Rice cake soup 'tteokguk,' a Lunar New Year tradition
Speaking of Seollal traditions, the food most identified with the holiday is tteokguk, or rice cake soup.
It's a Korean custom at the Lunar New Year to have a bowl of it as you turn a year older.
And as our Seo Eun-kyung explains, the shapes of the rice cakes and the noodles are symbolic.
On the first day of the lunar calendar, many Koreans have a bowl of tteokguk in the morning. The earliest record of this tradition is in a document from 1795, and the tradition could date back even earlier than that.
"Garaetteok or long, thin rice cakes are the main ingredient in Tteokguk . They symbolize a healthy, long life with the extra meaning of steadily accumulating property. When you cut them into slices, they represent a desire to have a financially successful year as sliced rice cakes look like coins."
The most well-known type of tteokguk is made up of slices of tteok and simmered beef broth.
However, tteokguk has different varieties depending on the region.
"Local produce and customs differ in accordance with seasonal and geographic conditions, resulting in a range of tteokguk."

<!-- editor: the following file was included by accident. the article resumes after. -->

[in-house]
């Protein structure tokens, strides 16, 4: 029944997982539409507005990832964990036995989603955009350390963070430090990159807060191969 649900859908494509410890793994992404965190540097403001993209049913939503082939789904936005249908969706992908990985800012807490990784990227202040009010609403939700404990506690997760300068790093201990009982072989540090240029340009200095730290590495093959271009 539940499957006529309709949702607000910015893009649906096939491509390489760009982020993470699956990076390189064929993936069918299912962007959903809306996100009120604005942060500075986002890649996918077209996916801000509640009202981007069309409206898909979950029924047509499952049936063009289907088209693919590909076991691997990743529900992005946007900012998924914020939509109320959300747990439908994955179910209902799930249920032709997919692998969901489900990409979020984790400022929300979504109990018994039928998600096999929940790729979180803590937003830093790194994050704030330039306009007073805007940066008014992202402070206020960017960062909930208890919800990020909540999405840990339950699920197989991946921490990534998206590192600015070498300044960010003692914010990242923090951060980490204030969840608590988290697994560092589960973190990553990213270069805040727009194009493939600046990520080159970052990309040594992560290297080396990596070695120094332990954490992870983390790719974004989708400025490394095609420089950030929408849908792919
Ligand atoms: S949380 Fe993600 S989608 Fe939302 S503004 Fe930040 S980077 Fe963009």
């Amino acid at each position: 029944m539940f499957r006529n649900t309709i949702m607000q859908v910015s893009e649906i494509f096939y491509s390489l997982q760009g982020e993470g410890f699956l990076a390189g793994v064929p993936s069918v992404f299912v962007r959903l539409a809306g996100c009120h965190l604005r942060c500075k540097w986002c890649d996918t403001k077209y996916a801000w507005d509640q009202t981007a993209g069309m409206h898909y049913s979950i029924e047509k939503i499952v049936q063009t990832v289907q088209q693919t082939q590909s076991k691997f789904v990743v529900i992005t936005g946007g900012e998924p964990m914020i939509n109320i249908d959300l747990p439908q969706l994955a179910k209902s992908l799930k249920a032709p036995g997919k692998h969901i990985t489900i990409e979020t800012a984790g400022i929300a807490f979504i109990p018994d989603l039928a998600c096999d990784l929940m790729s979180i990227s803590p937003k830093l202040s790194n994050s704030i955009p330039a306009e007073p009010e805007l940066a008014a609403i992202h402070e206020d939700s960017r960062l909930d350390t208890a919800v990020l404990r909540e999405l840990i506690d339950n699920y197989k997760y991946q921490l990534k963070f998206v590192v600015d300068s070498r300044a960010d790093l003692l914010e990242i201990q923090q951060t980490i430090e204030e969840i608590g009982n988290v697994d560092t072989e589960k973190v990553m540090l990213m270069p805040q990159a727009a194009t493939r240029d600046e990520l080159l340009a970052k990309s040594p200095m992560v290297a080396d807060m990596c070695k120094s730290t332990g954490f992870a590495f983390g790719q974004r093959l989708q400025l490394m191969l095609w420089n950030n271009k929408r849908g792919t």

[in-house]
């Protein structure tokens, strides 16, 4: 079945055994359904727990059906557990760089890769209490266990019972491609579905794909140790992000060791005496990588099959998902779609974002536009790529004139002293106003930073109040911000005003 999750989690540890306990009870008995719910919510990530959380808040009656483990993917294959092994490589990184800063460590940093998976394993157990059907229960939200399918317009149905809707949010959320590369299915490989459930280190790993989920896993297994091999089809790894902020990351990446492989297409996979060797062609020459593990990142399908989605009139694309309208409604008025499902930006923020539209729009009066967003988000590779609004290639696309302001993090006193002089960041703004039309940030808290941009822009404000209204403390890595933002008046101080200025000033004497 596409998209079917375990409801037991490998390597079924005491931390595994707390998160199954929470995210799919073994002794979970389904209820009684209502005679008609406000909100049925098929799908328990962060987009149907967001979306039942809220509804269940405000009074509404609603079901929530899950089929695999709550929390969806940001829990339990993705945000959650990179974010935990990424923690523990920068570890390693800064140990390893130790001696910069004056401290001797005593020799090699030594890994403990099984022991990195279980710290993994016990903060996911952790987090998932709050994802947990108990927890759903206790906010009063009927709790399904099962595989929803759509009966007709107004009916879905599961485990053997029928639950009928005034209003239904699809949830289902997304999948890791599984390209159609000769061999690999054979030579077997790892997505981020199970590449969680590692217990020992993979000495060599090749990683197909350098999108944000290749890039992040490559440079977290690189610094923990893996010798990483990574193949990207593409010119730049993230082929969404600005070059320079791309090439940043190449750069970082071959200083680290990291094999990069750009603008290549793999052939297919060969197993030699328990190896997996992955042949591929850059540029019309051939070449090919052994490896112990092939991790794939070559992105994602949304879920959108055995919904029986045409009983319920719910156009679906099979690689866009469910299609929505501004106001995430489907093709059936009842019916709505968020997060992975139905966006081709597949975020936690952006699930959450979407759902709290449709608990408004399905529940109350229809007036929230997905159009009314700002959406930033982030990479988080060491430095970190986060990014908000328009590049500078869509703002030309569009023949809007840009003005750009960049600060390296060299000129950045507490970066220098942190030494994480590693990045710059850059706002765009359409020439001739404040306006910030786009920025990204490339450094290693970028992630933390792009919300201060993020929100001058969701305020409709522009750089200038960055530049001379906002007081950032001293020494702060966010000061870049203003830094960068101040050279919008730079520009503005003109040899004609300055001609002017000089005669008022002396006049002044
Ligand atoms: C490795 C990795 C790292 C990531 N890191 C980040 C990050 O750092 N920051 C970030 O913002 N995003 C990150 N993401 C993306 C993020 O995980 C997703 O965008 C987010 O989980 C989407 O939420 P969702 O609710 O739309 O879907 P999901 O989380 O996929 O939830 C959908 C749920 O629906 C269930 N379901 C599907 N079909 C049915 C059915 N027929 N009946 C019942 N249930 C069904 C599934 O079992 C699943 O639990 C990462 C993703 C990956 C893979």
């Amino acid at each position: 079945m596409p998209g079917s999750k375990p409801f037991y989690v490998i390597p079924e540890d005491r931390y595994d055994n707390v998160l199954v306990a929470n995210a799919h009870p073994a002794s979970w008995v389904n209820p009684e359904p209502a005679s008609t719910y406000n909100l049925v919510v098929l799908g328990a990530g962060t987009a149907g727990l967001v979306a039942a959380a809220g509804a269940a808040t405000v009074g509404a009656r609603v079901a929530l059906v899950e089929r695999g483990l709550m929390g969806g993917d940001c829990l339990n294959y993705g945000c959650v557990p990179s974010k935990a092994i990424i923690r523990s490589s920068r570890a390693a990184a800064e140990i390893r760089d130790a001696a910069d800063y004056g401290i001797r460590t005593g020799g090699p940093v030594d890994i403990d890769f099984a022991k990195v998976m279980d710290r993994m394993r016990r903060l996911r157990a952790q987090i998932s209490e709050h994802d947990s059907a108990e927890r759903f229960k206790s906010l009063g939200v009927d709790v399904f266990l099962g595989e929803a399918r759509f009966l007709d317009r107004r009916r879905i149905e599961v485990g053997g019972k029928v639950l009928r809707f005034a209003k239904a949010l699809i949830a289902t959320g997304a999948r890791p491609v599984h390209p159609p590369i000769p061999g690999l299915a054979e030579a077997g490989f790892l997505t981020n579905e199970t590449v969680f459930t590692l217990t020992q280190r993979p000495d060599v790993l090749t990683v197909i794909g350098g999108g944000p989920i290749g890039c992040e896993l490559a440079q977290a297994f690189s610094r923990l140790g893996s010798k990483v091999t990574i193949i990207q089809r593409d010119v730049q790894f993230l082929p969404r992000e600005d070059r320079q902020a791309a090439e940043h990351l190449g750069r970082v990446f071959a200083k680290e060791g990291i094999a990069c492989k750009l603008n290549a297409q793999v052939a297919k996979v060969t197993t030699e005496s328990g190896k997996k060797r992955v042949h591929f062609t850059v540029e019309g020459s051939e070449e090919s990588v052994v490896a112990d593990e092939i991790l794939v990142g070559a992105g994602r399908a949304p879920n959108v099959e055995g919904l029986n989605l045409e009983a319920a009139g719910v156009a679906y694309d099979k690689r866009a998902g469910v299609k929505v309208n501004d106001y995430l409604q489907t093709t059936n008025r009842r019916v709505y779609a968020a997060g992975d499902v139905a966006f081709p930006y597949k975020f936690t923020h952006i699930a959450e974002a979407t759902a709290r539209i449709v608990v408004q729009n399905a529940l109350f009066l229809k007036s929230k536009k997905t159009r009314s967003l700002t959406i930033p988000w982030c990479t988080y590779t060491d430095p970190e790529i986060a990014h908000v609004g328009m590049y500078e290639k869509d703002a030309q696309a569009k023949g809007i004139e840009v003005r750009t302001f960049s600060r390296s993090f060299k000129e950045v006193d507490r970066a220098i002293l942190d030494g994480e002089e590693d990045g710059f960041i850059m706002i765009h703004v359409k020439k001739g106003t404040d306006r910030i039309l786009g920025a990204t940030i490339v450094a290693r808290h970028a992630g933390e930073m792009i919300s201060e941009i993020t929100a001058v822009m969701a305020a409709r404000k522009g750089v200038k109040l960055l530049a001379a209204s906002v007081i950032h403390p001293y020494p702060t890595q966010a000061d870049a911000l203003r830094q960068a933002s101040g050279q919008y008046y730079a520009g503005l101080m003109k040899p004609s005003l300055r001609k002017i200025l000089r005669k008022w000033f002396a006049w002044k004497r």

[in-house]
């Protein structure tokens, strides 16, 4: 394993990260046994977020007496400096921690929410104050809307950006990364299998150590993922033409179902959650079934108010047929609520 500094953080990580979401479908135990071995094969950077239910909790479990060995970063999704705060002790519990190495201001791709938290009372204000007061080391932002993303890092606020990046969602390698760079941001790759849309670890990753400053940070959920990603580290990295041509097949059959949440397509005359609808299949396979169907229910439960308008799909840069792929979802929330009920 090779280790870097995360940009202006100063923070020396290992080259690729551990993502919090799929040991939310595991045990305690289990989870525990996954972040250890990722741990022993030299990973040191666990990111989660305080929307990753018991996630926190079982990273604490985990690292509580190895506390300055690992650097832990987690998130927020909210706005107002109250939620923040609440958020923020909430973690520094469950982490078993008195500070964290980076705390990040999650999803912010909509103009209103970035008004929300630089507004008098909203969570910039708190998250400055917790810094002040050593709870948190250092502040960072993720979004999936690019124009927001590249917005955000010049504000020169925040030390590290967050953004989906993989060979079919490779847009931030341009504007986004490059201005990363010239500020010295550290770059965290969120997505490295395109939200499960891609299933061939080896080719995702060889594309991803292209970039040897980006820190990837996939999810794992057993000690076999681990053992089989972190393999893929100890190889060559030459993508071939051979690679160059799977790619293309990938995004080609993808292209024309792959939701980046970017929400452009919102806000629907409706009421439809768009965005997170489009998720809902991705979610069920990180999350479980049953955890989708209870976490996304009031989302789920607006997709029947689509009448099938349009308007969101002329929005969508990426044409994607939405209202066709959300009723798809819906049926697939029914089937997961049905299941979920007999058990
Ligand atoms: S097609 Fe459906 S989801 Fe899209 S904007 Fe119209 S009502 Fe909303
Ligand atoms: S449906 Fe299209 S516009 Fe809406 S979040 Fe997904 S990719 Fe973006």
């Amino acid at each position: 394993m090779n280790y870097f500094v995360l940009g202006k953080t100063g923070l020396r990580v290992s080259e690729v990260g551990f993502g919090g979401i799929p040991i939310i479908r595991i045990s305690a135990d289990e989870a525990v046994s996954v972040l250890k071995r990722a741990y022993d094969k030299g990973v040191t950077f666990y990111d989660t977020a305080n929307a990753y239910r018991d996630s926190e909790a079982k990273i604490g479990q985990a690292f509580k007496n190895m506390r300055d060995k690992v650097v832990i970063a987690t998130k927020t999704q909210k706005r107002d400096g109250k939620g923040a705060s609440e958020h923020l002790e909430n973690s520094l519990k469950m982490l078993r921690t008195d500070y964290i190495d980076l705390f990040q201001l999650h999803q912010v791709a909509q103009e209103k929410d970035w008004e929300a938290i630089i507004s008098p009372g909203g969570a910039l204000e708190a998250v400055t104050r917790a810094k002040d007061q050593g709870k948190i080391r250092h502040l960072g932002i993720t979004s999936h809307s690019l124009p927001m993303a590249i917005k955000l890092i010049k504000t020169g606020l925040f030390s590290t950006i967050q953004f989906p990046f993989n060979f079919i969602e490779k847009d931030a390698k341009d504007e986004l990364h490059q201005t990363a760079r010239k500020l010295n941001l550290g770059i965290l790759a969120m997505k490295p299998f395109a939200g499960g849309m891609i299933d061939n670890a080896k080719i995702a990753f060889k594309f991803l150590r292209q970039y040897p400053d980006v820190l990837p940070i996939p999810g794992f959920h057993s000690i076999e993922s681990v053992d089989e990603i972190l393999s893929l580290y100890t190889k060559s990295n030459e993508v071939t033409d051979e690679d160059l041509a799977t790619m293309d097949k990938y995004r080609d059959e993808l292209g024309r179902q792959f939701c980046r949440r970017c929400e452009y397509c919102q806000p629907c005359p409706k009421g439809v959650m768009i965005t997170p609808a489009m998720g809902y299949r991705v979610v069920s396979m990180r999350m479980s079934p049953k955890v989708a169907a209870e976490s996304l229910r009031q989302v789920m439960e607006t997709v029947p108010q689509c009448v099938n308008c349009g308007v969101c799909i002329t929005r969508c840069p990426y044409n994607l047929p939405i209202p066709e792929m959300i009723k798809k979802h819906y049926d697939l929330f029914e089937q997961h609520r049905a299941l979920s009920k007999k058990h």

For instance, in mountainous inland parts of Jeolla-do Province in southwestern Korea, seafood and beef are rare, so locals use marinated chickens as the main ingredient for soup.
Pheasants were used originally, but as these became harder to find, locals gradually switched to chicken. This is the origin of the Korean proverb "a chicken instead of a pheasant", meaning "settle for second best".
On the other hand, parts of Chungcheong-do Province in the west of Korea had easier access to seaweed.
Locals used boiled seaweed from the West Sea to make the broth.
Unlike Garaetteok which is boiled when it's first made, the type of tteokguk uses raw rice cake made from rice flour.
Though the way of making tteokguk varies across the country, the wisdom and tradition of ancient Korea is reflected in a bowl of the broth, offering a glimpse into Korean traditional food culture.